When I asked the question on twitter about what problems people see in current way of F# development and growth.. one of the answers was: "Enterprise people who think C# is the best and only the best are a problem ;) But I wouldn't know how to reach them...".
So I will try to express my thoughts on this topic here. I met a lot of enterprise people in my life. In particular, C# enterprise people. Speaking to them about F# is hard, because they have their own philosophy. The name of this philosophy is "Money". Now I am not talking about regular software engineers. I mean people who make decisions and have power to choose which direction their company is going and may influence all the potential changes. Imagine there is a company, not so small and not so big, 500 - 1000 employees or similar. And pretend there is one of the technical directors of the company, responsible for .NET stack. Here they have a bunch of C# projects: desktop, web, mobile, services, etc. for existing clients. The technical director feels pretty OK making money for the company, he also watches new trends in .NET stack, accurately evaluates the reasonableness of its usage inside their projects, and so on. Then imagine, what happens when a number of respectable architects from some of the main projects come to their boss to convince him to use F#.
First thoughts of regular management are like this: "What exactly is technical profit?", "How much will the money profit increase after this?", "If we save time, what is this time in terms of money?", "How long would it take for our company to get maximum profit from this decision?", "Do we loose something?", "Are we still paying the same salary to our software engineers?", "Is hiring of F# devs as easy as hiring of C# devs? Will we always be able to find them?"...
Usually good architects can give a good and really full answer to the first question about technical profit. But it is *enterprise*. It evaluates money at every step. F# is a cool language, it has amazing features, type inference, pattern matching, monads, type providers..... it's awesome, but it means nothing for your management. If you answer only the first question, your management will still have doubts about profit and reasonableness of this step. For enterprise commercial companies all changes have a cost and therefore, they should be proven with undeniable advantages, both technical and material.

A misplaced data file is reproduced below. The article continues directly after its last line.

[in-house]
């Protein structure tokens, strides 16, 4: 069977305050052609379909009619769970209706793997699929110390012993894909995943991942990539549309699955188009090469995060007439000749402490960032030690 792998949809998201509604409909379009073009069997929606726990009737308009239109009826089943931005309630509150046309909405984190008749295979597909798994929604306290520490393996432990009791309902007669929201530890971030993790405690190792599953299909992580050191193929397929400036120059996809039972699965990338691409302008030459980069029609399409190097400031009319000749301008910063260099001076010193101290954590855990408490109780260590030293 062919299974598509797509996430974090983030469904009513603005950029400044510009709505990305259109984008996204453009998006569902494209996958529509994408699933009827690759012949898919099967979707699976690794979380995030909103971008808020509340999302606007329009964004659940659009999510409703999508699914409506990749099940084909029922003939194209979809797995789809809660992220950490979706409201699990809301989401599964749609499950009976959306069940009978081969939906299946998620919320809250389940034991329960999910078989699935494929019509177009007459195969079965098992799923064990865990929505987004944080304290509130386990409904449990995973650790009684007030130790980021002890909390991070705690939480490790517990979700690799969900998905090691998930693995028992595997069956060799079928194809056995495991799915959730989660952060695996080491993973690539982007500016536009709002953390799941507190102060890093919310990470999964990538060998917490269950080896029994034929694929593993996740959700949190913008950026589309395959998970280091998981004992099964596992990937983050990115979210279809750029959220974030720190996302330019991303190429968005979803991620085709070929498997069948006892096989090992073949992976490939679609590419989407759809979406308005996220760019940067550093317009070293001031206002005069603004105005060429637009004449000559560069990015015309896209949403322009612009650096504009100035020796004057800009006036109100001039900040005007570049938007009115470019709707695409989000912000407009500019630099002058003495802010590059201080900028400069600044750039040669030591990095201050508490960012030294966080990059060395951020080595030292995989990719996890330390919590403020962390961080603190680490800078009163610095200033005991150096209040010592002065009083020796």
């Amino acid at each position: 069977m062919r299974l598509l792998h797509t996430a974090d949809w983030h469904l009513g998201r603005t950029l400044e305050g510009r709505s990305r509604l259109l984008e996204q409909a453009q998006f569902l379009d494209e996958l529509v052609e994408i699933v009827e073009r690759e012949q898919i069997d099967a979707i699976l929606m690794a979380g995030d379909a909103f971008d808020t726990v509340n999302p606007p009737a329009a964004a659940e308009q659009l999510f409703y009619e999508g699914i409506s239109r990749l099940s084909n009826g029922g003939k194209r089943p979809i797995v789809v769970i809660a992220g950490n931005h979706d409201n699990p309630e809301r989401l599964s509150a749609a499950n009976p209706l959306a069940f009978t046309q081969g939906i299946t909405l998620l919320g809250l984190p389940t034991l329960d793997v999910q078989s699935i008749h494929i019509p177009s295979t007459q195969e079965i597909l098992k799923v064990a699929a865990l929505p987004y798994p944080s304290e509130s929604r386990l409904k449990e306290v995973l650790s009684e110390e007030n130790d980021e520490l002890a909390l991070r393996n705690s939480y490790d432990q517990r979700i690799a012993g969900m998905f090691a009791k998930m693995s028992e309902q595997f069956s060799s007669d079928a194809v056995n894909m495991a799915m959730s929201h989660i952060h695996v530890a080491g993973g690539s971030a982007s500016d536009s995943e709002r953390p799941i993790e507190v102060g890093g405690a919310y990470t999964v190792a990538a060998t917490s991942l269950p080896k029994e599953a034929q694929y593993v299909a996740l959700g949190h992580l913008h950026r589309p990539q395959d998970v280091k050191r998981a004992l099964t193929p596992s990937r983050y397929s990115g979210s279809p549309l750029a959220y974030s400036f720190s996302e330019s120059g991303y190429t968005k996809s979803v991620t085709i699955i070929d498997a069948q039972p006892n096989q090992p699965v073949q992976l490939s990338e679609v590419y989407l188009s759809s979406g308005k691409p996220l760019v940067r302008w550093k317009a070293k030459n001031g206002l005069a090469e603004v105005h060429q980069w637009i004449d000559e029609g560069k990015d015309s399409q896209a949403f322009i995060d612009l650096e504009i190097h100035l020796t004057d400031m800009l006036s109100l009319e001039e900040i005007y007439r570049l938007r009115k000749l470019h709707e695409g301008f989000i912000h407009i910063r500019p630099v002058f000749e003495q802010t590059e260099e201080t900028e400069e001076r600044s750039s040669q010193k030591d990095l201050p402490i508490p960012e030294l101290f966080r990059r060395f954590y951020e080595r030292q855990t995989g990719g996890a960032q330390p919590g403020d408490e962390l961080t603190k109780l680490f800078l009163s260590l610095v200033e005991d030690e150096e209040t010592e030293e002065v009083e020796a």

And the big question for the F# governance and community is, who should clarify the rest of answers? I am not speaking of product companies who see the profit about technology usage or change. But for other companies, for which business is specific about having lots of different customers and clients and projects, it's unclear. So there are several options. We can describe technical advantages of F# in the language of money, looking from business perspective. We should operate facts, showing successful examples and numbers that obviosify the commercial profit. We should show the difference between current and suggested approaches, that must have *valuable* result, either hours of development time saved, or less support, or etc.
And another point is to construct the convincing presentation in the easy for understanding way. Enterprise people often have not enough time and are always busy. If they are happy with C#, why should they introduce something else?
So one of the main task for us, as F# community, is to create an easy way of helping enterprise companies to realize that F# will bring profit. We already started to work on this topic. And I believe we should do more and create the correct image of F# for the management of enterprise companies to help them understand when it may be commercially useful.
UPDATE. And sure, you shouldn't fix not broken things. You may want to change something only if it makes sense. Enterprise isn't stupid. It's smart and tough for decisions. Therefore its more diffclt to justify changes.
A funny video on the related topic.